Thursday, June 15, 2017

Cottege Cheese Cheesecake, Lowfat And Creamy

Photo: shugarysweets
Two unopened pints of cottage cheese hid in my refrigerator for a month. Naughty, naughty! Sometimes you don't crave undoctored cottage cheese, so I turned them into a creamy cheesecake. While slightly less tasty than a full fat cheesecake made with cream cheese, it holds its own in the delicious department! Unlike the rich, full fat variety, I don't feel nauseous, after eating a huge slice. Because it's high in protein -- consisting of cottage cheese, eggs and milk -- I'm serving it for breakfast on the weekend with a fresh pot of coffee. 

What's that you say? Oatmeal? Ha! I prefer my breakfast. Here's the recipe:

Cottage Cheese Cheesecake

Ingredients for the crust:

1 1/2 cups graham crackers, ground
1/4 cup real butter
olive oil to brush your pan (and add to the crust as needed.)
Optional: 2 tablespoons of ground flax seeds if you have them.

Directions for the crust:

In a mixing bowl, combine the ingredients and spread on the bottom of an olive oiled 9 inch cake pan. (I use a 10 inch cast iron skillet.)

Ingredients for the cake:
Now we must decide on a topping.

4 large eggs
1/4 cup lemon juice
1 tablespoon real vanilla extract
1 cup sugar
1/4 teaspoon salt
3/4 cup milk
3 tablespoons all-purpose flour
2 pints (4 cups) cottage cheese (I use 4% milk fat at 120 calories per cup.)

Optional: You can add a bit of lemon zest if you have a lemon to zest. (Alternately, you can use one pint of cottage cheese + one 8 ounce package of Neufchatel cheese for your cheesecake. I made it both ways, all cottage cheese (which is richer in protein) and 1/2 and 1/2. Both worked.) 

Directions for the cake:

You must use a blender for this recipe to produce a creamy cheesecake. It will turn lumpy cottage cheese into a smooth consistency. 

1) Put the first 3 ingredients into the blender and blend. Pause and add the sugar, salt, some of the milk and flour. Blend until done. Eyeball the milk and use up to 3/4 of a cup as needed.

2) Pour your cheesecake batter over the graham cracker crust.

3) Bake at 350 degrees F for 1 hour, or until the center is done.

4) Remove from the oven and cool. After 20 minutes, take a knife and loosen from the side of the baking pan (or skillet), then let cool completely.

For a topping, you can open a can of cherries and call it a day, if you wish. I made an easy 5 minute lemon curd for mine --

Ingredients for the lemon curd topping:

2 large eggs
1 cup lemon juice
1/2 cup sugar
2 tablespoons corn starch
Eyeball a careful splash of milk
Optional: 3 tablespoons of butter (I omitted butter: Flavor vs calories, you decide for yourself.)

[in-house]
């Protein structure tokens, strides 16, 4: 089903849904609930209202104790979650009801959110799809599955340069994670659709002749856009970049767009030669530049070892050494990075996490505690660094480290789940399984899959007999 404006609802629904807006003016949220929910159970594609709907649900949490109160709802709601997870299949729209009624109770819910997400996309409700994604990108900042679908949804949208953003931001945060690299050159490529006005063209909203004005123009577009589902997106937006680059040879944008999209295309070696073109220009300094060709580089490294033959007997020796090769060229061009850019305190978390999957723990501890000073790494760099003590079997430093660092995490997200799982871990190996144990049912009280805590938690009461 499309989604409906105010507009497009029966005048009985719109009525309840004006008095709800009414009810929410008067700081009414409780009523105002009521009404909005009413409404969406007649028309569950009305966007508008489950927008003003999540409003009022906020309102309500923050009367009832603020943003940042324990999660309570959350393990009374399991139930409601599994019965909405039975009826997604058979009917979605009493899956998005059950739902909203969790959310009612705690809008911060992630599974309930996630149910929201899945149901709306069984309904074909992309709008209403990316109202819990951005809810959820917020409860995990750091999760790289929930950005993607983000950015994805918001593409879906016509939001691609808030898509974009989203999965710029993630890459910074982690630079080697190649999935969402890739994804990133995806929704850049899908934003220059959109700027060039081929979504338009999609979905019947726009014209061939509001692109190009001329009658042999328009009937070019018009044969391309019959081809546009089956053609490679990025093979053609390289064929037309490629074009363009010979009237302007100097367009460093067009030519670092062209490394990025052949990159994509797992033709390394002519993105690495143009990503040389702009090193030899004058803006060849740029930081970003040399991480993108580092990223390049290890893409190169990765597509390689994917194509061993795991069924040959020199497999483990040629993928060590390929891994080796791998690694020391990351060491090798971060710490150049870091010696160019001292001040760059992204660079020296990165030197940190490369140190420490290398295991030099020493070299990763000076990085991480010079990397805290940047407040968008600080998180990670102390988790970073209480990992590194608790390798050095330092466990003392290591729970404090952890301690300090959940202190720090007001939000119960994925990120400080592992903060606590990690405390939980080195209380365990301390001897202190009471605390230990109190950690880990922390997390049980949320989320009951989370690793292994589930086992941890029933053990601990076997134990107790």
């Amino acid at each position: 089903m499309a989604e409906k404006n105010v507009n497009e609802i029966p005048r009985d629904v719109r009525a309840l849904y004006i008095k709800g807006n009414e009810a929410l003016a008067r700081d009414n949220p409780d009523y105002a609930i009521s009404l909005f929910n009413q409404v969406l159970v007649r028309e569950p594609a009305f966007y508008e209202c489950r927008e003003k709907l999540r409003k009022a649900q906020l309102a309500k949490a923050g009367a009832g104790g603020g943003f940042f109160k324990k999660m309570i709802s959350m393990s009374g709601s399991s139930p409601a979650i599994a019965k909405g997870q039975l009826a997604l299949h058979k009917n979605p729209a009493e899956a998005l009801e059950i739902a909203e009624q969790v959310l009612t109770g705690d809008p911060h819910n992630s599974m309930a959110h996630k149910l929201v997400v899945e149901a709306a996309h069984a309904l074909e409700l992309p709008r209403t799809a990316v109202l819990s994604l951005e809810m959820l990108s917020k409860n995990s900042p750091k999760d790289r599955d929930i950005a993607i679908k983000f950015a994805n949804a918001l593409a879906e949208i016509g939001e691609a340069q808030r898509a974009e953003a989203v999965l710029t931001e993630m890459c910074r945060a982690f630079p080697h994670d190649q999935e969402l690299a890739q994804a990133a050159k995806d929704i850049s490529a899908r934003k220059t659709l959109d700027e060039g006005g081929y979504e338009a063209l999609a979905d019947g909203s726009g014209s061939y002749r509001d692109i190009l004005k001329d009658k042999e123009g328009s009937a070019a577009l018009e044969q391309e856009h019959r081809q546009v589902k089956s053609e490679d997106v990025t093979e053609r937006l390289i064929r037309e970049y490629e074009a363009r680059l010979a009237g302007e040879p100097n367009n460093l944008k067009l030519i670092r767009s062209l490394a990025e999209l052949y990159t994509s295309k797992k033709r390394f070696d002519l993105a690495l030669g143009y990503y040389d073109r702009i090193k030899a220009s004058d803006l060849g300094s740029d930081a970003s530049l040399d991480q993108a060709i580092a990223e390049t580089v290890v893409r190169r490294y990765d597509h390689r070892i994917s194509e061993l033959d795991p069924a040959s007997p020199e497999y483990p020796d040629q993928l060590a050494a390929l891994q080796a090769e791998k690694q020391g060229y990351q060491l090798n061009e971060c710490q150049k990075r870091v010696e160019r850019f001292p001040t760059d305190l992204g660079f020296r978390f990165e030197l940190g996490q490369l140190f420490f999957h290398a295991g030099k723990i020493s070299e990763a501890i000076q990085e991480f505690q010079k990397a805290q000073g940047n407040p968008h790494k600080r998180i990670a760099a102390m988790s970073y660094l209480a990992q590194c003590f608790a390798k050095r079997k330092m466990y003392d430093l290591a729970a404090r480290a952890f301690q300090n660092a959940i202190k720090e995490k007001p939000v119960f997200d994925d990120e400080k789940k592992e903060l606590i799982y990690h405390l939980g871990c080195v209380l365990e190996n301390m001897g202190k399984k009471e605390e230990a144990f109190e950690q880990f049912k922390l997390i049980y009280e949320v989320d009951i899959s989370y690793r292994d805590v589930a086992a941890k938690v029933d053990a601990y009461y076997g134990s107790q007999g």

Directions for the topping: 

1) In a saucepan, whisk the eggs into the lemon juice. Turn on the heat until it simmers; and keep whisking.

2) Add the sugar (and butter if you use it). Continue whisking.

3) Turn off the heat, and let cool a bit before adding the corn starch. Pour a splash of milk into a cup and dissolve the cornstarch into it. Corn starch will thicken the milk. Make sure it dissolves completely before pouring it into the mixture.

4) Turn the heat back on, and whisk until it thickens; then pour the lemon curd over the baked cheesecake.

I won't lie: Rich, full fat, artery-clogging cheesecake can't be beat. But, what a creamy, healthy alternative. The only bad ingredient is the sugar, which is difficult to reduce without ruining the flavor. So think of this as a dessert ... and a treat.

The cheesecake is good chilled in the refrigerator. Plus it freezes well and thaws in 20-30 seconds in a microwave.

You may also enjoy:
The Food Revelotion  
Let The Barbecues Begin
Good Housekeeping's Food Safety Tips
The Five Seconds Rule For Food Is Untrue


  1. Thank you Debbie! This sounds soooo good, I have copied and printed it out already. Next chance I get, we are having this one.

    1. Happy to share a recipe, Trish. Makes my day to know, you like this one!

  2. If I had a sweet tooth, which I don't, I would make this. That said, I love cottage cheese and lemon curd is an essential for any afternoon tea. I still have my grandmother's recipe for lime curd, which is also delicious. If I can find it, I'll send it to you. It must be somewhere in my bulging recipe folder.

    Cheers, M-T

    1. Marie-Thérèse, I would love to have your grandmother's lime curd recipe. I buy limes more often then lemons -- no seeds to discard!

      I believe I don't have a sweet tooth either, but when I do eat a sweet, I enjoy it. It's just that I can go a long time without eating sugary food, whereas, I crave salty food and cheese daily! Wish I could break the cheese-snack habit! Part of me doesn't want to do so ... and that is the problem with an addiction. :)

    2. We clearly have the same addiction. I love salty and sour things. Every once in a while I buy a roll of Sweet Tarts. Just can't help myself. And cheese is regular part of my diet. My cholesterol is very low, so I indulge. Good source of calcium.

      Cheers, M-T